3) The disturbance observer can be designed before or after the controller design. It is very meaningful to simplify the control system design. This can be used for other control systems with the form described as (4) and (5).
Ⅴ. SIMULATION PROCEDURE AND ANALYSISThe structure of speedassigned position tracking control of the SRM is given in Fig. 2. In Fig. 2, the speedassigned position tracking controller is abbreviated as SAPTC. The output of the SAPTC block
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Fig. 2 The control structure of the SRM system. 
1) Measurement of
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Fig. 3 The measured electromagnetic torque and flux linkage. 
2) Computation of
The coenergy can be computed from the measured torque data at a constant current
$ \begin{align} W_c(\theta_0, I)=\frac{1}{2}L_uI^2+\int_{0}^{\theta_0}T(\theta, I)d\theta \end{align} $  (26) 
where
$ \begin{align} \psi(\theta, i)=\frac{\partial W_c(\theta, i)}{\partial i} \end{align} $  (27)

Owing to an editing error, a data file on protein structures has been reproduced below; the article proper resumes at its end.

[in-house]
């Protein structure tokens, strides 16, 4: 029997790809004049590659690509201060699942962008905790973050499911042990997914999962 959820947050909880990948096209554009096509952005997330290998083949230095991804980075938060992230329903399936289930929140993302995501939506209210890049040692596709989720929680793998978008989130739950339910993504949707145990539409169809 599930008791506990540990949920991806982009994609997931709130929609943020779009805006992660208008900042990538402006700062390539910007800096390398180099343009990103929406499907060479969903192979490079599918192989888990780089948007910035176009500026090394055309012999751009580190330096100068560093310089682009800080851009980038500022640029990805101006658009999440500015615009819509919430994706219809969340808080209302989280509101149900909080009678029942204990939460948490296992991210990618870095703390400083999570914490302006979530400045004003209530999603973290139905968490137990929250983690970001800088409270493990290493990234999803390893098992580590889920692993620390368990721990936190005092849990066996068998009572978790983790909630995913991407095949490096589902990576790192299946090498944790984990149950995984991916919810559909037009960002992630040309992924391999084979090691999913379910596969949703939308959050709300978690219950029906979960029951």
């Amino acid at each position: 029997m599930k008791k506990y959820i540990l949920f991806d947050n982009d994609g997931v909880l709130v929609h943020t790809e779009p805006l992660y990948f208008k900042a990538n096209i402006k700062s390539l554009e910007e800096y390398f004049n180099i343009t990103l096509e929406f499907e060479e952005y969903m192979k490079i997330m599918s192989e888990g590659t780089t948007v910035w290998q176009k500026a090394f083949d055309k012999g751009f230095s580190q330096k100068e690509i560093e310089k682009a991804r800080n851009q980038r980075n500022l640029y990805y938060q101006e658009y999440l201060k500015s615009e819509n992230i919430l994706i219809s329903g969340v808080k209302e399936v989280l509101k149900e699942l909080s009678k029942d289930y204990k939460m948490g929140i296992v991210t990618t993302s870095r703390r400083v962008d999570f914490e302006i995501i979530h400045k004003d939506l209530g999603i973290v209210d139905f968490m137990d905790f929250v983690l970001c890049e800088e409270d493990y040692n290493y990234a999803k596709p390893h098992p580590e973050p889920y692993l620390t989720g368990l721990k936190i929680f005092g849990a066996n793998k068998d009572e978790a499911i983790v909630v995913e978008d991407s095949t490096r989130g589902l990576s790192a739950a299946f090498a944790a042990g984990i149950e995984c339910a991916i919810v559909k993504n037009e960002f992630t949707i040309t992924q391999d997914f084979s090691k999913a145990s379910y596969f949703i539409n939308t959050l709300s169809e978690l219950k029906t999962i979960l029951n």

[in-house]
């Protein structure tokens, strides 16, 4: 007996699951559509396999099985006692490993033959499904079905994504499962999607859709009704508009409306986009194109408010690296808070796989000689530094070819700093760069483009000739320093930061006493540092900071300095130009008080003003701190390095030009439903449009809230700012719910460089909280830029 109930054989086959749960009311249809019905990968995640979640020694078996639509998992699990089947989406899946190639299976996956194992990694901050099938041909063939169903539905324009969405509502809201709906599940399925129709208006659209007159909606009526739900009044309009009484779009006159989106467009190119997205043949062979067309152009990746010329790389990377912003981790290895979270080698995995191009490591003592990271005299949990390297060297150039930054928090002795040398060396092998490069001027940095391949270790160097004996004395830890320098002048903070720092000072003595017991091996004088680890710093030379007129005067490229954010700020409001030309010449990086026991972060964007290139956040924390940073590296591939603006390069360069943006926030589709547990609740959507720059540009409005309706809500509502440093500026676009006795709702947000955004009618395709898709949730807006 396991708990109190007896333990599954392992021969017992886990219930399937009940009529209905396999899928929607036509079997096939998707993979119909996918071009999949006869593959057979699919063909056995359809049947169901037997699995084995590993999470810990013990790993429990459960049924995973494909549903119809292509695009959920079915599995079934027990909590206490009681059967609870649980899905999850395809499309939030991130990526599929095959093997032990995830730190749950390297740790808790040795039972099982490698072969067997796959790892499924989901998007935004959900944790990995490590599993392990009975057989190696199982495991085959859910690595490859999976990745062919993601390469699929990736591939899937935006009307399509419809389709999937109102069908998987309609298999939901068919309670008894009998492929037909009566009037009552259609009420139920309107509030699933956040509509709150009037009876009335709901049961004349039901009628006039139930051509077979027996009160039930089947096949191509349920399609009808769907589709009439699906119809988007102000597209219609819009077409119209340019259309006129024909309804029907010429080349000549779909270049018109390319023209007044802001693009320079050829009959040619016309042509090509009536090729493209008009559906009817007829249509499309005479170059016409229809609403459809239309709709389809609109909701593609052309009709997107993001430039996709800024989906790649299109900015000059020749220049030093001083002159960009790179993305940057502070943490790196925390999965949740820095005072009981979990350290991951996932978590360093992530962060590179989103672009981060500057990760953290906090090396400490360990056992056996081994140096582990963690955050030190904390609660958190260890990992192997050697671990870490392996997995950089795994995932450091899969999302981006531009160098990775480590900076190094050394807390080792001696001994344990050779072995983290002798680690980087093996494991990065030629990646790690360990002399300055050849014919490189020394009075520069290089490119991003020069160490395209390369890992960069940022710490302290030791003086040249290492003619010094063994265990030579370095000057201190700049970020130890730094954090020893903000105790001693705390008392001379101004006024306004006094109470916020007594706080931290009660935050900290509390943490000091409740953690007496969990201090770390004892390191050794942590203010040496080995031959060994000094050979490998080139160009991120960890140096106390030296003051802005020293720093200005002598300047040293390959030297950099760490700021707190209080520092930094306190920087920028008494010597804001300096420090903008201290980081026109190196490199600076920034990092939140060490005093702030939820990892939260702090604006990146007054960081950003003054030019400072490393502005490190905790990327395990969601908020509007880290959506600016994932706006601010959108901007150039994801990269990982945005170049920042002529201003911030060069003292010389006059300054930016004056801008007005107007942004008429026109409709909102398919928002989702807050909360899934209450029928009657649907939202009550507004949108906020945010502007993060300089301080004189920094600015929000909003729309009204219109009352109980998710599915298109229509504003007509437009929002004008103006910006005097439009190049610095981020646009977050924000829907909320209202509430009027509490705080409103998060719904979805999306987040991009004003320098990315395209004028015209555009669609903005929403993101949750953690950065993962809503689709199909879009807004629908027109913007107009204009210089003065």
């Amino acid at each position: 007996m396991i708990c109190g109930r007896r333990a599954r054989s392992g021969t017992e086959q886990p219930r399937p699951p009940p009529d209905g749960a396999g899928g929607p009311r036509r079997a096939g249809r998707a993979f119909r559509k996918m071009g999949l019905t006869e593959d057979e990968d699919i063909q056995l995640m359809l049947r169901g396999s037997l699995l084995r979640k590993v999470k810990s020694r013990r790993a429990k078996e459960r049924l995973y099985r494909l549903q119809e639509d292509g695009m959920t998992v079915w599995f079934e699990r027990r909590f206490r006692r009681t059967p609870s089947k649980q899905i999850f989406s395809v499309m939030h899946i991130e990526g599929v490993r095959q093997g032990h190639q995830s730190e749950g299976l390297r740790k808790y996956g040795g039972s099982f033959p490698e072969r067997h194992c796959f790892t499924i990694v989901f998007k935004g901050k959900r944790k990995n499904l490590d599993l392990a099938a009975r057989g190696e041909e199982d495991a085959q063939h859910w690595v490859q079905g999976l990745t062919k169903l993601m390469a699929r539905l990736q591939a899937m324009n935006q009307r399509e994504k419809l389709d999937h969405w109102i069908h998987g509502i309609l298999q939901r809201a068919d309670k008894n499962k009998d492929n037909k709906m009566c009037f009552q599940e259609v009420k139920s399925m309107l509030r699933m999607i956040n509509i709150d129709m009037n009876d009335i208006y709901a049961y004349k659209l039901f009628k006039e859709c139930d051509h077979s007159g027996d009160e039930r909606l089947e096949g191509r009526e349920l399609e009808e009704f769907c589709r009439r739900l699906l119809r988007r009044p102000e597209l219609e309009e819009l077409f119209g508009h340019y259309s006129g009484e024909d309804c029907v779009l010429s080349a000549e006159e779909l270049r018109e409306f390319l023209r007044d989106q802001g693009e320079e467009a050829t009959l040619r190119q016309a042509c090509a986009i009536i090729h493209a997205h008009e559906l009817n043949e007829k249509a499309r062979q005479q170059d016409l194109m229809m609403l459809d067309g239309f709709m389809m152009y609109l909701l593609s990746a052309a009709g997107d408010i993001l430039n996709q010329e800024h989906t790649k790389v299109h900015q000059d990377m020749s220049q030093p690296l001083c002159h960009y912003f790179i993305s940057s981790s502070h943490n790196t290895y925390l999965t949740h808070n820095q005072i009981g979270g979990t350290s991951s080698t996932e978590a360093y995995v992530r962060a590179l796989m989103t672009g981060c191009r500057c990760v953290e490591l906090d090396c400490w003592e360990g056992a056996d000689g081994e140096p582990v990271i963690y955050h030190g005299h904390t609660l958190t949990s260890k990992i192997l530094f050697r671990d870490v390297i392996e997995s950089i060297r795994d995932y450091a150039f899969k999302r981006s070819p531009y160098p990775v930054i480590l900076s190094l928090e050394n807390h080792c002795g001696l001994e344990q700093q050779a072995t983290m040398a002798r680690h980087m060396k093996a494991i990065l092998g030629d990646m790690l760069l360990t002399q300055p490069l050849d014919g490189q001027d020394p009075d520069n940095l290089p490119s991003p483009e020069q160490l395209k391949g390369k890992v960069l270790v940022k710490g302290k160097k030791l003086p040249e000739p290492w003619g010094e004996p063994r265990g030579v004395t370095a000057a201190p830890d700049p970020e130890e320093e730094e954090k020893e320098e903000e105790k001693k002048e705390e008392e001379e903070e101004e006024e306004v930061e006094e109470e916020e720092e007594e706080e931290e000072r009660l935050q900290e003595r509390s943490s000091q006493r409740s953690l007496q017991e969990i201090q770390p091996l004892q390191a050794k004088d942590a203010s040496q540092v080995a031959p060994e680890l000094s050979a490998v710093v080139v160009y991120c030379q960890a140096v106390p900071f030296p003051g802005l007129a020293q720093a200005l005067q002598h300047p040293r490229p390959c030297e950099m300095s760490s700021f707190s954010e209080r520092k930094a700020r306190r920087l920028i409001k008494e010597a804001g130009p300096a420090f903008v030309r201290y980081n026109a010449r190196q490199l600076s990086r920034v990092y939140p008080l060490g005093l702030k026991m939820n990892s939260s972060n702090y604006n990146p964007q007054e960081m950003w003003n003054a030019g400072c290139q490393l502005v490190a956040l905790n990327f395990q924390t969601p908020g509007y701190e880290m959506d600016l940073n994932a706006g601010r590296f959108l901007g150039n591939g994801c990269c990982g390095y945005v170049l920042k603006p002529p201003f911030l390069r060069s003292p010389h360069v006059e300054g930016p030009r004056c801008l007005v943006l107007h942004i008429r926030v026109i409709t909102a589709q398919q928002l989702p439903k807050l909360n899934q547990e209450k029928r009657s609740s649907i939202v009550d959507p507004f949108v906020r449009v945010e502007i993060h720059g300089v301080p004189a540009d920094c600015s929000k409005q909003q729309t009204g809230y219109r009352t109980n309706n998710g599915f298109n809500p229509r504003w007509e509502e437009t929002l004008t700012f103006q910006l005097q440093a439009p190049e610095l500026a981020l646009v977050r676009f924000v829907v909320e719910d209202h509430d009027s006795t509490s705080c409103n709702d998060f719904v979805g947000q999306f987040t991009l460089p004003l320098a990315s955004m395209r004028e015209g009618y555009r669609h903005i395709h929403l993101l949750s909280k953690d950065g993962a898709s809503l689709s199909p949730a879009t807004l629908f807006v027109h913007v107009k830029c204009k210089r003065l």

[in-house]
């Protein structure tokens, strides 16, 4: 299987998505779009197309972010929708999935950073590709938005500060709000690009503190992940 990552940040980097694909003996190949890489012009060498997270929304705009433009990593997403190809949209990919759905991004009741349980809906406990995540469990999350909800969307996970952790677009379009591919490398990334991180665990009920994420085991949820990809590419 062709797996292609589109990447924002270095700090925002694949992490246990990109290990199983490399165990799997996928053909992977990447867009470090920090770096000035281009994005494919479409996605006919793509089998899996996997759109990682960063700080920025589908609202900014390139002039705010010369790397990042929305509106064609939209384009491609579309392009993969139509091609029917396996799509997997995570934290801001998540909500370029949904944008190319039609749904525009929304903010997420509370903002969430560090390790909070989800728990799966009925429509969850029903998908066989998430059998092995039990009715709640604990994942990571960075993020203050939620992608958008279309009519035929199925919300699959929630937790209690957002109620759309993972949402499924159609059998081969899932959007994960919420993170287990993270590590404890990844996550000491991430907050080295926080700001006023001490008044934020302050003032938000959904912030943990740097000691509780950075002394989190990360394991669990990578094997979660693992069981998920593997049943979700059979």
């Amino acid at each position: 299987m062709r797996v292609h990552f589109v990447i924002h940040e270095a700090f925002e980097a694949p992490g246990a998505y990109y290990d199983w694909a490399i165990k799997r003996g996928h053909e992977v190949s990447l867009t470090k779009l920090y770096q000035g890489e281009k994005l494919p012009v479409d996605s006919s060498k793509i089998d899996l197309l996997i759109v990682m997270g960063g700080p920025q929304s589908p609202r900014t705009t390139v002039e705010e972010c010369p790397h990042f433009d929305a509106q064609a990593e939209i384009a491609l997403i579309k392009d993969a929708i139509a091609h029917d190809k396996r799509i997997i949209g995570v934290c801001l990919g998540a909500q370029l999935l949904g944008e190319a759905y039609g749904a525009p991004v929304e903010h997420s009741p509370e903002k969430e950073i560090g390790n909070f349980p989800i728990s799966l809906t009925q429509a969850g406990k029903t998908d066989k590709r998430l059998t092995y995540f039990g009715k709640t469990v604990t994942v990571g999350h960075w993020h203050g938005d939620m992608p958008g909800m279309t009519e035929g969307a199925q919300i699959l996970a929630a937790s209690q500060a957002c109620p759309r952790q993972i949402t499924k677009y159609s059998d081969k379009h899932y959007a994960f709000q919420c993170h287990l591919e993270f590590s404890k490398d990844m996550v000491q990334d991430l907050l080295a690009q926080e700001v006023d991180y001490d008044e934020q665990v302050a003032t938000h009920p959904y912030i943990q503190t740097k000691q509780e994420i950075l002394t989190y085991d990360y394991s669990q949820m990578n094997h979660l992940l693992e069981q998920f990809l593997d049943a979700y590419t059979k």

where
To acquire the fluxlinkage characteristics of the SRM, two steps of computation are needed.
1) The data of coenergy
2) The data of fluxlinkage is acquired from the data of the coenergy
Similar to induction motors, equivalent space voltage vectors may be defined for the SRM. The voltage space vectors for each phase are defined as lying on the center axis of the stator pole. The definition of the voltage space vectors for a four phase 8/6 SRM are shown in Fig. 4(a). The voltage state definition of one phase of SRM are given in Fig. 5.
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Fig. 4 The definition of the voltage and fluxlinkage vector. 
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Fig. 5 The voltage state definition of one phase. 
According to the eight effective voltage space vectors in Fig. 4(a), the formation of fluxlinkage directions are given in Fig. 4(b). As in Fig. 4(c), the relation between composite vector of fluxlinkage and the phase fluxlinkage vector are given as following equations:
$ \psi_\alpha =\psi_A\psi_C $  (28) 
$ \psi_\beta =\psi_B\psi_D $  (29)